Over the past few days, you may have come across a study showing that some Android smartphones come straight out of the box already infected with malware. Initially, this had nothing to do with the manufacturers or the stores that resell the devices, but it could still be risky for users.
Results of the CheckPoint study
The digital security company, Check Point, released the results of a study in which 38 devices, from two different clients, were found to be infected with malware. In both cases, the malware was installed on the device at some unknown point in the supply chain. In other words, some nasty employee has installed malicious software on these smartphones in the time between them being manufactured in the factory and being released for sale.
Following this logic, the malware in question wasn’t part of the official ROM provided by the vendor. In six cases, the virus was installed with administer privileges (ROOT access). As a result, the owner of the device wouldn’t be able to remove the virus by just restoring factory settings, the famous reset. In order to get rid of the virus they’d have to do an official ROM flash of the device. In other words, reinstall the official manufacturer software.
The threats were found on cell phones from two large companies
Who’s responsible for this?
According to the research team, the threats were found in smartphones produced by two major companies which, unfortunately, weren’t identified in the CheckPoint study. The article states that one was a “large telecommunications company” and the other a “multinational technology company.”
The majority of the malware contained adware (e.g. Loki malware) and info-stealers. Ransomware, which will encrypt all the files on a device and then demand a ransom in return for their decryption, was discovered in one case. This last one is clearly the worst possible one to find, as this could be used to extort money from targeted smartphone users.
|AD= “advertisement” and ware= “software”, is any type of automatically run program which shows a large number of ads without the user’s permission.||A type of malware which restricts access to the infected system and charges a ransom to reestablish that access.|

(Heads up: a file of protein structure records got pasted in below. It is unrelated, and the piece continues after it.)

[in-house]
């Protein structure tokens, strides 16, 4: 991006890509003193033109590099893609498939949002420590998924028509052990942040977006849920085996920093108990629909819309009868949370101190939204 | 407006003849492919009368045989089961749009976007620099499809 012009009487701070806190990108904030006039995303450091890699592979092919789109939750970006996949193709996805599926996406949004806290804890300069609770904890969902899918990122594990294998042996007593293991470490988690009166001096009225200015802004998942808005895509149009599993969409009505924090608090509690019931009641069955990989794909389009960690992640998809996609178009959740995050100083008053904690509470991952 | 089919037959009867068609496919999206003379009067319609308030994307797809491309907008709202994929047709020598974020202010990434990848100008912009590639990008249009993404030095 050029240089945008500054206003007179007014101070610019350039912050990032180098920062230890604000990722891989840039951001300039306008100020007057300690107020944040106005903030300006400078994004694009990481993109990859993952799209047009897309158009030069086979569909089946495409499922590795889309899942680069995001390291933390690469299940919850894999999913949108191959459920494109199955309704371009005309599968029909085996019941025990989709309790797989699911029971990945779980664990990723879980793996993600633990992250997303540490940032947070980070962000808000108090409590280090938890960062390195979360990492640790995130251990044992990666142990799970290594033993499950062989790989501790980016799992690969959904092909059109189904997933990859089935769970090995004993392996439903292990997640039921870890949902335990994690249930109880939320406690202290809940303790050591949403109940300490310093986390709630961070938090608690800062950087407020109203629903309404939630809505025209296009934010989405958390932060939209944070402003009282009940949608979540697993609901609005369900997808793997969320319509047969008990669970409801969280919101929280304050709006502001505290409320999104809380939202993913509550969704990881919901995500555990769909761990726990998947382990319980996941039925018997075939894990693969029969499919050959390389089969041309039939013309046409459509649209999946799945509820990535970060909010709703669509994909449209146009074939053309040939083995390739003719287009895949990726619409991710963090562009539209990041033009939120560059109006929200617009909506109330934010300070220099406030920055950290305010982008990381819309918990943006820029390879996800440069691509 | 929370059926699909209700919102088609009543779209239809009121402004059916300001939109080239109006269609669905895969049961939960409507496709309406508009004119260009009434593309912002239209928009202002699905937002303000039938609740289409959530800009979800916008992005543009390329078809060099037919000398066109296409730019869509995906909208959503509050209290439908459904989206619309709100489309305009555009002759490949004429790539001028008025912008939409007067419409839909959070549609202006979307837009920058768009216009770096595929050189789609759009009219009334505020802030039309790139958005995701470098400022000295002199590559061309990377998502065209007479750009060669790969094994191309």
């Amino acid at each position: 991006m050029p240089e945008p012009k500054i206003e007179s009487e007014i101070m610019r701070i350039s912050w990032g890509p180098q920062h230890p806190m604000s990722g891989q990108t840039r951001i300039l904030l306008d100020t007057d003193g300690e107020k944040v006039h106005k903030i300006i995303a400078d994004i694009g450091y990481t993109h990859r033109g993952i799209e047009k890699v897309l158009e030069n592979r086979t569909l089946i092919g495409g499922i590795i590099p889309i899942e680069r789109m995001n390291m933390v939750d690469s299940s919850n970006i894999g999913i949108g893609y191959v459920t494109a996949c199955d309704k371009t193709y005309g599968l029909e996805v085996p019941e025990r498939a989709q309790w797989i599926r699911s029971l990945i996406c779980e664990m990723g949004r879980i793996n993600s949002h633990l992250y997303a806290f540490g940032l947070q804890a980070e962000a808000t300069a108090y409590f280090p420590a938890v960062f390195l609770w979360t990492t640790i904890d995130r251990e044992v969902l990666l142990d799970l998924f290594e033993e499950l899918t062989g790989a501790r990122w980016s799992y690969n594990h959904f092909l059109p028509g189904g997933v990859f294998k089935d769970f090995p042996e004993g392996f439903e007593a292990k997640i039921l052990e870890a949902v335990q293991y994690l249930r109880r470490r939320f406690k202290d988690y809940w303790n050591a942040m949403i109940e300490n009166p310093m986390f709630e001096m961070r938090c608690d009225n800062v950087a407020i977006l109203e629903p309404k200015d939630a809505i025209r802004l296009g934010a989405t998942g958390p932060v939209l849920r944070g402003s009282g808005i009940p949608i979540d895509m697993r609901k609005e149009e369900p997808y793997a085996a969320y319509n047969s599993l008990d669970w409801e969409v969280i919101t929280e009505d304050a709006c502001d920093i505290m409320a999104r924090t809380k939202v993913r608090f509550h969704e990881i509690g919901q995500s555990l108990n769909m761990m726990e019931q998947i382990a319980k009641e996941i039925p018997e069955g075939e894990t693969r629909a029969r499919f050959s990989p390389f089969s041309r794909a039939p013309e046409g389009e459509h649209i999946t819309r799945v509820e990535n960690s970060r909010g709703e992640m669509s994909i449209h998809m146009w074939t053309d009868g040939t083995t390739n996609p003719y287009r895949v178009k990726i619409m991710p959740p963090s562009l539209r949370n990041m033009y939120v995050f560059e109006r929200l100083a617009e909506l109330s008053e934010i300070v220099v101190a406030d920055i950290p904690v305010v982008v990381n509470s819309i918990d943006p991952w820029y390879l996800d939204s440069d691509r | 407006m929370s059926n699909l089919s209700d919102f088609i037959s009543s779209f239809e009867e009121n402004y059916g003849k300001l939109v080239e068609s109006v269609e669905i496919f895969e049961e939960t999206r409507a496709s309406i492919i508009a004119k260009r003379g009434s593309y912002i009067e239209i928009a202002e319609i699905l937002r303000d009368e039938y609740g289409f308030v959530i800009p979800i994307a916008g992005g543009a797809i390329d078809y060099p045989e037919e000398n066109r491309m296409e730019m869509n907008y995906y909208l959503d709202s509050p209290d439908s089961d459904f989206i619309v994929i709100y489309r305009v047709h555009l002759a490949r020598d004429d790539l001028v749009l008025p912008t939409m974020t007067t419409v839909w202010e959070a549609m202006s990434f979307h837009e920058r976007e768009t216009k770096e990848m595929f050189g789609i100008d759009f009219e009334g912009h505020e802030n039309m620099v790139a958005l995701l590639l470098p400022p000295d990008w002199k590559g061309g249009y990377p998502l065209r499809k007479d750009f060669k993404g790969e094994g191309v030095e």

Why are Android devices regular targets?
As the most-used mobile platform system in the world, Android is an obvious target for digital crimes. To give you a better idea, according to StatCounter, a website which monitors global web traffic to collate usage statistics for browsers and operating systems, Google is on the verge of passing Windows as having the highest percentage of connected devices. The company’s most recent report showed that 37.4% of all online devices used Android against 38.6% using Windows.
Android is a secure operating system
Apart from all that, the number of devices running Google’s operating system is huge and is much larger than devices running on the Apple iOS platform.
Additionally, the analysis structure of hosted apps in the Google Play Store has opened it up to some of the more unscrupulous developers currently operating today, as its computer-led selection process does allow malicious apps to be uploaded into the store.
The fact that older versions of Android are still currently in use just increases the system’s vulnerability. Google offers monthly updates that contain security patches, but only for those devices running Android 4.4 and up:
“When a moderate or higher severity security vulnerability in AOSP is fixed, we’ll notify Android partners of issue details and provide patches for a minimum of the most recent three Android releases. The Android security team currently provides patches for Android versions 4.4 (KitKat), 5.0 (Lollipop), 5.1 (Lollipop MR1), and 6.0 (Marshmallow). This list of backport-supported versions changes with each new Android release”, Google.
Don’t get me wrong here, Android is still a very secure operating system. Since it’s an open source project, many developers are continuously doing system maintenance. However, the fact that it’s so popular and it has an absurd fragmentation does make it vulnerable to attack.